We were thinking about the songs when we were writing the script, so some of those songs were there from the beginning. […] It kinda goes to what the heart of folk music is in a way […]There were people obviously writing songs and singing them before Bob Dylan showed up, but the era of the singer-songwriter, there was sort of a pivot happening around then in terms of traditional folk music and people who were writing their own stuff, and Dylan was one of the big catalysts of that. And there was also a sort of obsession with “authenticity” with traditional music, something that early folk people were very concerned with, which was something that had interesting and ironic aspects. That was also something that was interesting to us. - Joel Coen

(Source: robertdeniro)


The Andersons know violence and vengeance and they know love and compassion, and they know how to render these strange, often scary states of being honestly and gorgeously in ways that consistently surprise and confound. Think about how a viewer, after watching Rushmore and Magnolia back-to-back, would likely be hard-pressed to say with any real confidence whether Max Fischer loves his teacher Rosemary Cross any more than Quiz Kid Donnie Smith loves Brad, the bartender with the braces on his teeth. These mad and needy and bonkers-in-love relationships, among countless others that appear throughout each Anderson’s oeuvre, are never weighed or measured—rather, they’re rendered patiently and honestly, with compassion and complete openness in equal measure.  

We connect deeply to the Andersons’ films because each envelops us in a world that has been built for us from the ground up—and as each film starts to make sense to us, it becomes a sort of touchstone that aligns aesthetic and emotion. The world of Boogie Nights looks and sounds like this; watching Fantastic Mr. Fox makes me feel like that. Together, their films begin to offer us comfort and structure and familiarity (doesn’t watching the opening sequence of The Royal Tenenbaums feel rather a lot like listening to a favorite bedtime story?). The deeper reason, however, that we respond to these films in the ways we do, is that they let us see a hidden sliver of ourselves and of those around us. They let us flirt with danger, speed-date the scarier parts of our personalities, and then emerge with a larger, fuller understanding of the real ranges of our emotional lives. They let us try on the skins of people who are murderous or meek or desperately in love (or just desperate) and see how we feel about it. See what fits us best.”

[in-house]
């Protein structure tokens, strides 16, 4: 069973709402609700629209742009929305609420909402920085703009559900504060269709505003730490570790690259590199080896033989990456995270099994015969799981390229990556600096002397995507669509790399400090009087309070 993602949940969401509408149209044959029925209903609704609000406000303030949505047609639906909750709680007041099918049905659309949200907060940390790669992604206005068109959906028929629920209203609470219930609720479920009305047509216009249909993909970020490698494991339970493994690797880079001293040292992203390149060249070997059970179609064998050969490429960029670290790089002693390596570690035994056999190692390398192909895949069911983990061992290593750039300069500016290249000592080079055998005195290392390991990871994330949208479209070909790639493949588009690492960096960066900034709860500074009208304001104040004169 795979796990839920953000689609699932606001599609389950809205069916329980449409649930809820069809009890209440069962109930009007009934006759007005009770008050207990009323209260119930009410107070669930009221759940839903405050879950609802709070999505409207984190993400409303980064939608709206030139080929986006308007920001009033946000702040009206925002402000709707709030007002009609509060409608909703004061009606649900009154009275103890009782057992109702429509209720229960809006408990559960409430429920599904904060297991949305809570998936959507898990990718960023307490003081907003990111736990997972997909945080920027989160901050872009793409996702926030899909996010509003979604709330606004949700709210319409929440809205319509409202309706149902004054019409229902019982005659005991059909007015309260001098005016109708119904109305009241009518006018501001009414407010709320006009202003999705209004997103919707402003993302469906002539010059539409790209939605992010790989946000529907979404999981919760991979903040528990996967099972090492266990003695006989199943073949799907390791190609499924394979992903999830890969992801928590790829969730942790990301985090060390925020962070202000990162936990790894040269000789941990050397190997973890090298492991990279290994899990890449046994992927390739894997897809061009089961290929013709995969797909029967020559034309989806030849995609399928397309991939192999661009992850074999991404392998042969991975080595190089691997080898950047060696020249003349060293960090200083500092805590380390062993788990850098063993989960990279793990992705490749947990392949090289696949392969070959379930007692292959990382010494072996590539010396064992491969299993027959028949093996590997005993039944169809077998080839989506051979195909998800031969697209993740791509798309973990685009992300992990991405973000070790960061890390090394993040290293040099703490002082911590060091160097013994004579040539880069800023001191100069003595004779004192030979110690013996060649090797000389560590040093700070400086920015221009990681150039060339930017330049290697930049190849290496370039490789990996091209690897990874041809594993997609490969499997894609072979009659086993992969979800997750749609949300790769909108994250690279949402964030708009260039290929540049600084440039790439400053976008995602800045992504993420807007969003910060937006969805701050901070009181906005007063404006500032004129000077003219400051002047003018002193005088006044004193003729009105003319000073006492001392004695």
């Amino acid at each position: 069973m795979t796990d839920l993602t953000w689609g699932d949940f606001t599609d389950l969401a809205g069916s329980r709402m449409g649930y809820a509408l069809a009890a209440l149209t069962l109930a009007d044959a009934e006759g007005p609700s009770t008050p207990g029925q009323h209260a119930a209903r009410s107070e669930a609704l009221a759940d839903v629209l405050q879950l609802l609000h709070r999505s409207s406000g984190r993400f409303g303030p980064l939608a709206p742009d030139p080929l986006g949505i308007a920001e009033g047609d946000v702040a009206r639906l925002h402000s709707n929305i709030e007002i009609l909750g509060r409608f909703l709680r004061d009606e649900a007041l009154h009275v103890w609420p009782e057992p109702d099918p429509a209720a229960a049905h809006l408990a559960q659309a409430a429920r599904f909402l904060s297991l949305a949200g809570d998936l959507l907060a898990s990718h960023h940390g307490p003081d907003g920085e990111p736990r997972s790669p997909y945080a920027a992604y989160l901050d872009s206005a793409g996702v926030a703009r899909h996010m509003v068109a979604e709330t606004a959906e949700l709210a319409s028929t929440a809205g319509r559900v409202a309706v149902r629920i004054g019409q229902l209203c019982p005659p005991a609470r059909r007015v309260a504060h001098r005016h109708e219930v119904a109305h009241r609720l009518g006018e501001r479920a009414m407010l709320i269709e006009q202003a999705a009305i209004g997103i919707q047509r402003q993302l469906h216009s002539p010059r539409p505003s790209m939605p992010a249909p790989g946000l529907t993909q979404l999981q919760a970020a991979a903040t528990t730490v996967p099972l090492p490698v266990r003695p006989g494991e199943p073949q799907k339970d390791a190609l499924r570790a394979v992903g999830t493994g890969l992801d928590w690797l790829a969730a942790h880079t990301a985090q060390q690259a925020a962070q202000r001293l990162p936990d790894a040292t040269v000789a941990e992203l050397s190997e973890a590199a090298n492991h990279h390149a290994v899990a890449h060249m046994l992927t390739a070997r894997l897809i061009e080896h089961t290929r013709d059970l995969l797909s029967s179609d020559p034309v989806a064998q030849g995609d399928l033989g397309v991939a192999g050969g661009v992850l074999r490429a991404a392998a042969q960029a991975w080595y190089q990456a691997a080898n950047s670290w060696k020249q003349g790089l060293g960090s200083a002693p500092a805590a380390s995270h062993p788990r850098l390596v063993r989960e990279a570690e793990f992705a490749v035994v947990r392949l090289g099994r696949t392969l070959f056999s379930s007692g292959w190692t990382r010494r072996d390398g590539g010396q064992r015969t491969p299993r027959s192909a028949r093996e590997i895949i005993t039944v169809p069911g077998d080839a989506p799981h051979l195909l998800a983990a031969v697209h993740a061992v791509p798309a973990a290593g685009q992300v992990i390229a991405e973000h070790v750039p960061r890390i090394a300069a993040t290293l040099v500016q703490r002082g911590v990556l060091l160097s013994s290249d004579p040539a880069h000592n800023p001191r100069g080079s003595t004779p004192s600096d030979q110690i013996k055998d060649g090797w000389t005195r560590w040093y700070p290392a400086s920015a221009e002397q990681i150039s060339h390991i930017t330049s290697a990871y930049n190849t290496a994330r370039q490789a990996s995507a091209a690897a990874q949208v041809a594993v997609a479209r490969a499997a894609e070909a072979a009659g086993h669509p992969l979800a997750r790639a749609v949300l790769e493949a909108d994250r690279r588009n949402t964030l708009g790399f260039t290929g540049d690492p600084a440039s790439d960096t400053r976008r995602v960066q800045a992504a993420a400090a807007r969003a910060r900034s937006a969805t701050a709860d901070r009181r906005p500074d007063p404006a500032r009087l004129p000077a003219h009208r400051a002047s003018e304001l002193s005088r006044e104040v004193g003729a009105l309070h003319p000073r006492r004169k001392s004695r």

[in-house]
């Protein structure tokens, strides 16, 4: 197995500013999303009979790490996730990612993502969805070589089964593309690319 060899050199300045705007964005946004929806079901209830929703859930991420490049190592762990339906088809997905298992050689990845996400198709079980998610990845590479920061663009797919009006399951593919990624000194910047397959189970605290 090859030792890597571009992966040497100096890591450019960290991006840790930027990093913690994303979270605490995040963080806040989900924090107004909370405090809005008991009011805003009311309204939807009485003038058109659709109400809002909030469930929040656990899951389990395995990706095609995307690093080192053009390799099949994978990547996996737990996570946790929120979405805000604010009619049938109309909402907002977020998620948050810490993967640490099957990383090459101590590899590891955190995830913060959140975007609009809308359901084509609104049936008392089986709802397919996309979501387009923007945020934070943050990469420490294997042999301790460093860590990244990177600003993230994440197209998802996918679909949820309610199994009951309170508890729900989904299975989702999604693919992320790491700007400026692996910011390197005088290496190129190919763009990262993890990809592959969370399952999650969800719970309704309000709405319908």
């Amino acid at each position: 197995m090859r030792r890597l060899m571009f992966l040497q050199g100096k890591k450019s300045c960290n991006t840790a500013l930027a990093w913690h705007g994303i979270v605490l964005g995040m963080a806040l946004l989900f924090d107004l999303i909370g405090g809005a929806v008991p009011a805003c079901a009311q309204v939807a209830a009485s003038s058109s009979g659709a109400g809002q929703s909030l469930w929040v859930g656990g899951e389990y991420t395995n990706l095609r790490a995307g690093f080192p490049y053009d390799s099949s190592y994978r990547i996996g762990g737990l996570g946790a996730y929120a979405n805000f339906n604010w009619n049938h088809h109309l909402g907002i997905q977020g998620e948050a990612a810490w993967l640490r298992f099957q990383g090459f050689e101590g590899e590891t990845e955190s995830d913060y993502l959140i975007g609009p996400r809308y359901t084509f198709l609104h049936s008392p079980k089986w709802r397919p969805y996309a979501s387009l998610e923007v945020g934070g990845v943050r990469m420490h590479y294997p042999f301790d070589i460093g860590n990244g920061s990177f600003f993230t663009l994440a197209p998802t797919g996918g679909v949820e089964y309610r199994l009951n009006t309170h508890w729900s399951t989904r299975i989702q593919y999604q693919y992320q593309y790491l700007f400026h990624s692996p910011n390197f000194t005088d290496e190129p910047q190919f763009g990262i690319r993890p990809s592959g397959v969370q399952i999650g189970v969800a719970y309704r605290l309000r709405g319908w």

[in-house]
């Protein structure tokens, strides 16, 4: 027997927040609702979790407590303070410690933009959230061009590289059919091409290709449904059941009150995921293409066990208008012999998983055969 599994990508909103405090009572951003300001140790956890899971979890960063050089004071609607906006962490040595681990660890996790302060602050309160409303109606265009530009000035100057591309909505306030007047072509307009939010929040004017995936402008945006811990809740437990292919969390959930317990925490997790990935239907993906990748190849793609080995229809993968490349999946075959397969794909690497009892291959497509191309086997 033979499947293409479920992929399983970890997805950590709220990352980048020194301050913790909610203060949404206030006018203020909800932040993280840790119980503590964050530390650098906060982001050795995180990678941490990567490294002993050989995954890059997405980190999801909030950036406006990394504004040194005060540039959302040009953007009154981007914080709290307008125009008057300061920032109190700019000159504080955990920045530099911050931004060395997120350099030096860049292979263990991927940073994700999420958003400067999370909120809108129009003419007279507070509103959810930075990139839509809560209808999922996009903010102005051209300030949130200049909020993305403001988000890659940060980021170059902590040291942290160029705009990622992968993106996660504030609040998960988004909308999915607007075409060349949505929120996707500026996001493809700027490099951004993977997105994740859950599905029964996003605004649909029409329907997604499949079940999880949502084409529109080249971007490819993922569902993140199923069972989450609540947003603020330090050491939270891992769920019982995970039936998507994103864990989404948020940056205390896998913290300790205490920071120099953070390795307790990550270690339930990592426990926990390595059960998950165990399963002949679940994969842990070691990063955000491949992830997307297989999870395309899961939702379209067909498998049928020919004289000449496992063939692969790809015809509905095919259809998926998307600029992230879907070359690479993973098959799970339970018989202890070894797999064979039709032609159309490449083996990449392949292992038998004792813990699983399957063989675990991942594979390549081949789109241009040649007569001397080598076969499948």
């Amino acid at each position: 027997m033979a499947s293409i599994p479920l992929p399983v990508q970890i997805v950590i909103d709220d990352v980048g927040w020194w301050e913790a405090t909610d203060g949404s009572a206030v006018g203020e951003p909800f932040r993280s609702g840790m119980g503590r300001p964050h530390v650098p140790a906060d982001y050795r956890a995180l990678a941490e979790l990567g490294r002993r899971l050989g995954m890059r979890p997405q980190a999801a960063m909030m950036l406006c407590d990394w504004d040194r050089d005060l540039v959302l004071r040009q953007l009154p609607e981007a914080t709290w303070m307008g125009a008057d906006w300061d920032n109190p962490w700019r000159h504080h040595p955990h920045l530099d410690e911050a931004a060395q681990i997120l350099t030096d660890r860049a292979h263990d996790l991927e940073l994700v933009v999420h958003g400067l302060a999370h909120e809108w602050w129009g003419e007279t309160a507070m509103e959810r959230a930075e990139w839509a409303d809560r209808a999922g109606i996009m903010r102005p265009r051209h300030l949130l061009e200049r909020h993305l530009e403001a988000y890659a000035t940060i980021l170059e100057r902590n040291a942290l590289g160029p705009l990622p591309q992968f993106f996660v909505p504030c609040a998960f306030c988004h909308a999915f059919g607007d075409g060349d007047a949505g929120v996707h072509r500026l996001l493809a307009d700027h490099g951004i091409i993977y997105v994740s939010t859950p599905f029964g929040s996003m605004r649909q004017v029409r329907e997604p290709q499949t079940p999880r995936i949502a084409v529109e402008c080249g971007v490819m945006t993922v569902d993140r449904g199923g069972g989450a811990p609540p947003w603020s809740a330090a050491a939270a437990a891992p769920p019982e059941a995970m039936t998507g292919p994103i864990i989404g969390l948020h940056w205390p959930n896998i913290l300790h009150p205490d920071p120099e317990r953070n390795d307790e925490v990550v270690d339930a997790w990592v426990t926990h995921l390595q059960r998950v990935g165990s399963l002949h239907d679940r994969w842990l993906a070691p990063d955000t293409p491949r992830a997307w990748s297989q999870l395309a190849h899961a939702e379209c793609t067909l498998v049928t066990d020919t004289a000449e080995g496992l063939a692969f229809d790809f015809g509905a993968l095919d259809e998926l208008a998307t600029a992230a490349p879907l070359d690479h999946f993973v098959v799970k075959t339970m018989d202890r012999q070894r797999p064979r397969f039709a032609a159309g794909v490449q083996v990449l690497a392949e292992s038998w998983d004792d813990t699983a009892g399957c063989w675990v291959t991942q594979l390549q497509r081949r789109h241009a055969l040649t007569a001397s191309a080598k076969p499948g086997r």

—Alexandra Tanner, "I Just Wanna Feel Everything" (Bright Wall/Dark Room magazine, April 2014)


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